New project is part of DOE-supported research with a goal of cutting the cost of solar energy power electronics in half by 2030.
University of Maryland engineers will lead a new Department of Energy (DOE) research project aimed at lowering the cost of solar energy systems by advancing the technology of microinverters— devices that convert the direct current (DC) electricity generated by solar cells into the alternating current (AC) electricity used in homes and on the electrical grid.
A. James Clark School of Engineering Associate Professor Alireza Khaligh, department of electrical and computer engineering and the Institute for Systems Research, is the principal investigator for a new three-year, $2.37 million DOE cooperative agreement: “Compact and Low-Cost Microinverter for Residential Systems.” UMD Mechanical Engineering Professor Patrick McCluskey is the co-principal investigator. The team also includes Patrick Chapman, Ph.D., SunPower Corporation, San Jose, Calif.; and Assistant Professor Fariborz Musavi, department of electrical engineering, Washington State University Vancouver.
The $2.37 million award includes funding from the DOE and a 20 percent awardee cost share from the participating collaborators. The project is one of nine projects DOE recently announced as part of its goal to cut the cost of solar energy system power electronics in half by 2030. Together, the projects are worth a total of $20 million. More information about the DOE's Advanced Power Electronics Design for Solar Applications program can be found at www.energy.gov/eere/solar/advanced-power-electronics-design-solar-applications-power-electronics.
In its announcement the DOE said that hardware innovations are critical to address solar photovoltaic (PV) reliability challenges and drive down the cost of installing and maintaining a PV solar system. Power electronics, which convert electricity from one form to another, are the critical link between PV arrays and the electric grid. Advances in power electronics can help grid operators rapidly detect and respond to problems, protect against physical and cyber vulnerabilities, and enable consumers to manage electricity use. Advanced solar power electronics can help deliver power safely, integrate PV with storage controls, and ensure power reliability.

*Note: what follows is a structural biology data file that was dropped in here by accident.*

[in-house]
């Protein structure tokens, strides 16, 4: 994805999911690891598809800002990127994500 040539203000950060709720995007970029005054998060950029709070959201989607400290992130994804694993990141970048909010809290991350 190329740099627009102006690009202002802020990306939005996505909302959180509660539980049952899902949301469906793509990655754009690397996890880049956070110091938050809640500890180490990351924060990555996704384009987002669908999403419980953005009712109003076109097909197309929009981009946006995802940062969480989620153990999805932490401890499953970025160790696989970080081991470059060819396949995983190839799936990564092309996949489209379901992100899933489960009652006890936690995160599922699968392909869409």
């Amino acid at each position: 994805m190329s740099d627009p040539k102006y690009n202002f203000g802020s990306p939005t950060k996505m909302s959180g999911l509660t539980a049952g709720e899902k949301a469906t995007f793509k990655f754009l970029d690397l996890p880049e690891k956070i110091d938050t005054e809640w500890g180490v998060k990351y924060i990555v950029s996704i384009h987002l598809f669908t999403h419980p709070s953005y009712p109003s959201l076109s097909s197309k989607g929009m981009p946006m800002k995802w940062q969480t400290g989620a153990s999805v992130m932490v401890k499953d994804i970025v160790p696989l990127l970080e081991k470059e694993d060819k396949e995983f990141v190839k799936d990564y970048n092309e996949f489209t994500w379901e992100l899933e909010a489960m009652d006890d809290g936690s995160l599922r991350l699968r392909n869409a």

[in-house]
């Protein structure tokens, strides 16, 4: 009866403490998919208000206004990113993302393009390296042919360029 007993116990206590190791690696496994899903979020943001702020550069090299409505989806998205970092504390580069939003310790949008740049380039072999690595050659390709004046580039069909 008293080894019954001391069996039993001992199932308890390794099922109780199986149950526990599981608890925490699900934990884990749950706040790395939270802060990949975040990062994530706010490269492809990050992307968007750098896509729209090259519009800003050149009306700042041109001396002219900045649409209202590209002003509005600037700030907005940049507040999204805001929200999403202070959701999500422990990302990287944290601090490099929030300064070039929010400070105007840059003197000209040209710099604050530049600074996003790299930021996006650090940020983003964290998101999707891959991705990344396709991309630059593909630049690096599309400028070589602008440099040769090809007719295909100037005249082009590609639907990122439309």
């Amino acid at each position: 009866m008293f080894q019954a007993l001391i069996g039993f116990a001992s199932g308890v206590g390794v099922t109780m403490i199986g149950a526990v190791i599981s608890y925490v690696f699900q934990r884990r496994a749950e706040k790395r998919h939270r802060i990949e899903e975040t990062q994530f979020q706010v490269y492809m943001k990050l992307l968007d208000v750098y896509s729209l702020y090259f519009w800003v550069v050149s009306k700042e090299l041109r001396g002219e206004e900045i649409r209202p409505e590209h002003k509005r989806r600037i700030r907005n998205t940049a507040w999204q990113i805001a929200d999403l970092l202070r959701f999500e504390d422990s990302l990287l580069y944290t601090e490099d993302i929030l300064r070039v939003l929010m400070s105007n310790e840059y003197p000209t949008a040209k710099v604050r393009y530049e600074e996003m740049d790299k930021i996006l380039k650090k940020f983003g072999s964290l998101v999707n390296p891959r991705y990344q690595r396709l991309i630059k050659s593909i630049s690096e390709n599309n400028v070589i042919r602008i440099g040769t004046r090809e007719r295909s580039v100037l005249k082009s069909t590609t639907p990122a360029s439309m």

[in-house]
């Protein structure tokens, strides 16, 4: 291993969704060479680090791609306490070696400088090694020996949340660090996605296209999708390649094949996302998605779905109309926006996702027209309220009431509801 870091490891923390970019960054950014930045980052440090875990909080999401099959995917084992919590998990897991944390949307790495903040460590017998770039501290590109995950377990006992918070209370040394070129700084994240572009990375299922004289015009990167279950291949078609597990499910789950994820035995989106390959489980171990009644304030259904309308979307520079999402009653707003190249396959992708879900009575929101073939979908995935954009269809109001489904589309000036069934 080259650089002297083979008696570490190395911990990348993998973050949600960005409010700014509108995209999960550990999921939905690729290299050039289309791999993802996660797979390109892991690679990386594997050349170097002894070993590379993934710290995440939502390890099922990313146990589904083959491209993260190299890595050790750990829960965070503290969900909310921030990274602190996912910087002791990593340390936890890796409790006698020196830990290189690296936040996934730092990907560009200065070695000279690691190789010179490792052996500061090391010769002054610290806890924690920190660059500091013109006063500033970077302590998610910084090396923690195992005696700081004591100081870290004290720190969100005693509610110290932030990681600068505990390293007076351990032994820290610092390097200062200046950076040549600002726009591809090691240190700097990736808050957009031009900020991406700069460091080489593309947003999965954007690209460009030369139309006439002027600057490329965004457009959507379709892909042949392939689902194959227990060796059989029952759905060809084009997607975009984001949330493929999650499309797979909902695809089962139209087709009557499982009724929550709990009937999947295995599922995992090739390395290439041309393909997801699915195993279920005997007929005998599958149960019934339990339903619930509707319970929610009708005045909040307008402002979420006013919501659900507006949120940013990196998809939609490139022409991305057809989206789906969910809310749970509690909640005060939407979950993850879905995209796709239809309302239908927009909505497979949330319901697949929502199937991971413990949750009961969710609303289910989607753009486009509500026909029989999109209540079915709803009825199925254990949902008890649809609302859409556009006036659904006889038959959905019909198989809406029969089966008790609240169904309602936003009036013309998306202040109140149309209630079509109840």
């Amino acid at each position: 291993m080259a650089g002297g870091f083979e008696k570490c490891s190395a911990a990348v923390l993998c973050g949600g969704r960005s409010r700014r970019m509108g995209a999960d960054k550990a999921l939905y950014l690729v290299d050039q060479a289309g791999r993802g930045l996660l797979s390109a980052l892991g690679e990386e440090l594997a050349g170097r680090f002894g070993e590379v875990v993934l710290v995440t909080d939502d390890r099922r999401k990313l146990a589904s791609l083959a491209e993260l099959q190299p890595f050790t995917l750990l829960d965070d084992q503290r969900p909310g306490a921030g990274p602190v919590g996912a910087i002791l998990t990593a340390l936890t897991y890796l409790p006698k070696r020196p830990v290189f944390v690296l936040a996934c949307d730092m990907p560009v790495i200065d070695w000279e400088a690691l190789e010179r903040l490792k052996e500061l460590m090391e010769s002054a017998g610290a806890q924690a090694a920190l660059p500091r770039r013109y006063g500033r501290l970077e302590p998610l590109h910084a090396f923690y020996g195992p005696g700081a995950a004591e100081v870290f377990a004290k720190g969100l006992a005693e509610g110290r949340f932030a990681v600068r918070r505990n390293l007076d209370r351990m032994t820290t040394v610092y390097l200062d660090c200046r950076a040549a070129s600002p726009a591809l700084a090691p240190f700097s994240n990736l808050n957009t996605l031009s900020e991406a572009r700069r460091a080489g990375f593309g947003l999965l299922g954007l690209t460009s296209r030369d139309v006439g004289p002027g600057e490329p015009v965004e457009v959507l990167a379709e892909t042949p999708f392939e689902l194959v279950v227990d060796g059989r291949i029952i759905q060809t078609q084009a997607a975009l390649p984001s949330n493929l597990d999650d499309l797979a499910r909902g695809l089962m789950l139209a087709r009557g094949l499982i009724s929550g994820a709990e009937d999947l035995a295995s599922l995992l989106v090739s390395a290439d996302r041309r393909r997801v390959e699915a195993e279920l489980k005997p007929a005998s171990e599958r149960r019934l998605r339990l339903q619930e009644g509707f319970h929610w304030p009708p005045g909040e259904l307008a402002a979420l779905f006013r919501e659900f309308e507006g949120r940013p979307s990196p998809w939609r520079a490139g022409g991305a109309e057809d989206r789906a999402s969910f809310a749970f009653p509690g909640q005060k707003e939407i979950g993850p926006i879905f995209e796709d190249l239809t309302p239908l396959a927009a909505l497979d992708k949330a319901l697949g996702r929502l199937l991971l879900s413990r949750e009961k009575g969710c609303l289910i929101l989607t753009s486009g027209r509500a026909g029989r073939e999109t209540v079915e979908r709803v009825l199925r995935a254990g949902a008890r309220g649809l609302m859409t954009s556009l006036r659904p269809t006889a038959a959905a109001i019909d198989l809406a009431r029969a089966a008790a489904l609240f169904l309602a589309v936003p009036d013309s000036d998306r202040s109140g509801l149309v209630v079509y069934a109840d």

“We are excited to be a part of revolution in the solar PV industry,” said Khaligh who directs UMD’s Maryland Power Electronics Laboratory.
Khaligh’s team will focus on developing a new generation of residential system microinverters using emerging gallium nitride (GaN) semiconductors. The new microinverters will have reduced costs of manufacturing and enhanced reliability thermal management and packaging. The resulting products will be commercialized by SunPower, a market leader in high performance PV systems technology for residential, commercial and power plant applications.
“There is remarkable potential for power electronics technologies to improve the reliability and flexibility of solar energy on the grid,” said Daniel Simmons, the DOE's principal deputy assistant secretary for the Office of Energy Efficiency and Renewable Energy. “These projects represent a critical step in exploring the potential grid services such advanced technologies can provide.”
The nine research projects also will help the DOE accelerate the penetration of low-cost PV systems in the U.S.; enhance U.S. international competitiveness in this important field; and create more U.S. technology and manufacturing jobs.
About the DOE Solar Energy Technologies Office
The U.S. Department of Energy Solar Energy Technologies Office supports early-stage research and development to improve the affordability, reliability and performance of solar technologies on the grid.